Saturday, October 05, 2019 9:30 am - 1:15 pm
Jeremi Suri / University of Texas
In the relatively short history of the United States, there have been many turning points and landmark movements that irrevocably altered the direction of the nation and signaled the dramatic start of a new historical reality. Some took the form of groundbreaking political and philosophical concepts; some were dramatic military victories and defeats. Still others were nationwide social and religious movements, or technological and scientific innovations. What all of these turning points had in common, is that they forever changed the character of America. Sometimes the changes brought about by these events were obvious; sometimes they were more subtle. Sometimes the effects of these turning points were immediate; other times, their aftershocks reverberated for decades. Regardless, these great historical turning points demand to be understood.
Jeremi Suri holds the Mack Brown Distinguished Chair for Leadership in Global Affairs at the University of Texas at Austin. He is a professor in the University’s Department of History and the Lyndon B. Johnson School of Public Affairs. Professor Suri is the author and editor of nine books on contemporary politics and foreign policy, most recently: “The Impossible Presidency: The Rise and Fall of America’s Office.” His research and teaching have received numerous prizes. In 2007 Smithsonian Magazine named him one of America’s “Top Young Innovators” in the Arts and Sciences. In 2018 Suri received the President’s Associates Teaching Excellence Award from the University of Texas, and the Pro Bene Meritis Award for Public Contributions to the Liberal Arts.
Anita Blanchard / University of North Carolina at Charlotte
This class will cover the inherently human process of identifying groups. The groups we identify are important, sustaining our psychological, emotional, and physical well-being, as well as helping us understand what values and behaviors are important. There is also a dark side to this process, which can help us understand how biases form, almost automatically.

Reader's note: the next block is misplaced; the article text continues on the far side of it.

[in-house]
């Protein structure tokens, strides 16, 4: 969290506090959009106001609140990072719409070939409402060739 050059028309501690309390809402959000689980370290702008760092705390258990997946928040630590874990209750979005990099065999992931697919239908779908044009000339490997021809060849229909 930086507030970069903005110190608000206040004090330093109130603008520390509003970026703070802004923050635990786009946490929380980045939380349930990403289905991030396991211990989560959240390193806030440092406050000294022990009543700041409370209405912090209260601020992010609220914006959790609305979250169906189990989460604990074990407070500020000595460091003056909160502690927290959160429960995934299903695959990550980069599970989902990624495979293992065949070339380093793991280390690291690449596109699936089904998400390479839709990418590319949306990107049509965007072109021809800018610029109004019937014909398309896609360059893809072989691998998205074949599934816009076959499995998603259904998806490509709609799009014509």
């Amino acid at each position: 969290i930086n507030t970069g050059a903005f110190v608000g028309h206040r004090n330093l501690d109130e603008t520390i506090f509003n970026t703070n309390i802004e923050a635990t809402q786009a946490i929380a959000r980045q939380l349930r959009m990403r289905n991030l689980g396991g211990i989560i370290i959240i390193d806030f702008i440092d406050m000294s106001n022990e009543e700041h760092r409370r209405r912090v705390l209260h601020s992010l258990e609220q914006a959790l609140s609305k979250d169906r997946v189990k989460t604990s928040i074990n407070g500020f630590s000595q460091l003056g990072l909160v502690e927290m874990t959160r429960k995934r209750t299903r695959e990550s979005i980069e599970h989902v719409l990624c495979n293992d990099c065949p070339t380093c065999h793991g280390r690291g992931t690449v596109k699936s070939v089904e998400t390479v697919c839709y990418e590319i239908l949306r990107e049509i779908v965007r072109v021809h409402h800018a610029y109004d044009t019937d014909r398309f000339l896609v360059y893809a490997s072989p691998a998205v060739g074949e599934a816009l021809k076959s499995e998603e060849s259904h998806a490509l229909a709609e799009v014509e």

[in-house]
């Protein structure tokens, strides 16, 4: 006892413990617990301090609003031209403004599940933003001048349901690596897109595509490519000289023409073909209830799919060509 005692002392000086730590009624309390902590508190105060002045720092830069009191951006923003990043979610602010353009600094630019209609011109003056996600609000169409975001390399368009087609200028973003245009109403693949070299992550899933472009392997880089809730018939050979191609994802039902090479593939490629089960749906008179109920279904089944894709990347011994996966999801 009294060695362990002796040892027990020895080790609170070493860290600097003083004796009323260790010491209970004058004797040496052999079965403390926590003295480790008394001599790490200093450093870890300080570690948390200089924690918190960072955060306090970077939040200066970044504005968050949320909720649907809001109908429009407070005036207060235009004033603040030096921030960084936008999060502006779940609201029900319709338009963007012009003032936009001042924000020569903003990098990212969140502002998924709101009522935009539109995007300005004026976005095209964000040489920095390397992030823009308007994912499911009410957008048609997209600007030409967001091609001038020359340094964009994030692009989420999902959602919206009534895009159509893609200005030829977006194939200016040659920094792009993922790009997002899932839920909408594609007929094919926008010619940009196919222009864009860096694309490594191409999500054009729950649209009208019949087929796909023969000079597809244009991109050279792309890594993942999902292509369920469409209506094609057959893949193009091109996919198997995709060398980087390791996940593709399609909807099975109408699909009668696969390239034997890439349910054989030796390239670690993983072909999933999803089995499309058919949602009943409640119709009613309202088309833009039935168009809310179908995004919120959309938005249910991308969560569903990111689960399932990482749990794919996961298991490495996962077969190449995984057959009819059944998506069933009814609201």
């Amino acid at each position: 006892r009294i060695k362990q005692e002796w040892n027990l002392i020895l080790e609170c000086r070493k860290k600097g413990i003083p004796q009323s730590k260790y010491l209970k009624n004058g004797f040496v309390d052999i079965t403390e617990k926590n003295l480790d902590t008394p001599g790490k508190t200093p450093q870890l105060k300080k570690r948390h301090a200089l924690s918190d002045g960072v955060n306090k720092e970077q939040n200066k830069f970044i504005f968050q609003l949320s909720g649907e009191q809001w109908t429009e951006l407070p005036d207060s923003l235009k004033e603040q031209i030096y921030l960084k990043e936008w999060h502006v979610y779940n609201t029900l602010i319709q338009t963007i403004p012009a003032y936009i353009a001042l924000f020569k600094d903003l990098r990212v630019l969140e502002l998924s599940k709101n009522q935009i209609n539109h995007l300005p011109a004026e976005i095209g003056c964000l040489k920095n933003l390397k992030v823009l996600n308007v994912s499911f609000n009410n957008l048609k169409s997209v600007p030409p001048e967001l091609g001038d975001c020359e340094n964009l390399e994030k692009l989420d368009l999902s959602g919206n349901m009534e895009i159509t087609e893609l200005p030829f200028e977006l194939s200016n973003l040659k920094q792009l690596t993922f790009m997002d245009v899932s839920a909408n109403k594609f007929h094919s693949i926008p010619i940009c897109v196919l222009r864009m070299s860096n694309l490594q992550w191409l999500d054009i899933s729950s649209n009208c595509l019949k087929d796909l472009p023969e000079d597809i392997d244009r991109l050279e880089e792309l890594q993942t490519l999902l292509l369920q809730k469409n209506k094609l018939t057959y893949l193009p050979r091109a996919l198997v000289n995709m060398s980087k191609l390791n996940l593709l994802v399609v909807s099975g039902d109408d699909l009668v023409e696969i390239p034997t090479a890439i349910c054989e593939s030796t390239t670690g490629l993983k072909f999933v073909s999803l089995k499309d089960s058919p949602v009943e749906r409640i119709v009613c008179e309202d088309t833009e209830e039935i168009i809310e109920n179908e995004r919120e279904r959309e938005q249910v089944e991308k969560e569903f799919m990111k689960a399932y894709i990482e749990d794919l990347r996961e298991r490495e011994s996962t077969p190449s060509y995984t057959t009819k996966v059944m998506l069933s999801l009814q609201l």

We will cover classic and current research which will allow students to better understand the role that groups play in their every day lives.
Anita Blanchard is a professor of Psychology and Organization Science at the University of North Carolina Charlotte. She is the director of the Virtual Identity, Community, and Entitativity lab, which studies online and face-to-face groups. Dr. Blanchard is particularly interested in how groups affect people’s relationships with each other as well as their own health and well-being, and how the groups to which people belong increase organizational and societal functioning. She was a finalist for the 2016 Bank of America Teaching Award.
Orin Grossman / Fairfield University
We all love some form of music, but we will love it even more when we learn how to listen more closely. The way a piece or a song moves us is ultimately what makes music lovers come back for more. However, the ease with which we can hear any type of music today and the endless outlets for different kinds of music creates the problem of over-saturation. We have become passive listeners, tuning most sounds out and are often unable to participate in a more active style of listening. At the heart of appreciating great music is the concept of active listening—becoming more attuned to the communication from the composer and performer to the listener.
This class will explain and demonstrate the concept of active listening and provide techniques to get more pleasure from great music reflecting a wide variety of styles. We will focus on melody and the different ways melodies can create meaning in music; we will listen to excerpts of music from the classical, jazz, and popular traditions in order to "stretch our ears" and get more pleasure from the musical experience.
Orin Grossman is renowned internationally for his knowledge of music. He lectures and performs concerts throughout the US and Europe, he teaches Performing Arts at Fairfield University, and has served as the University’s Academic Vice President. Professor Grossman has been particularly associated with the music of George Gershwin, performing concerts of his song transcriptions and classical pieces to critical praise around the world, including performances in Cairo and New York. Professor Grossman was also chosen to play for the New York City Mayor’s Awards of Honor for Arts and Culture.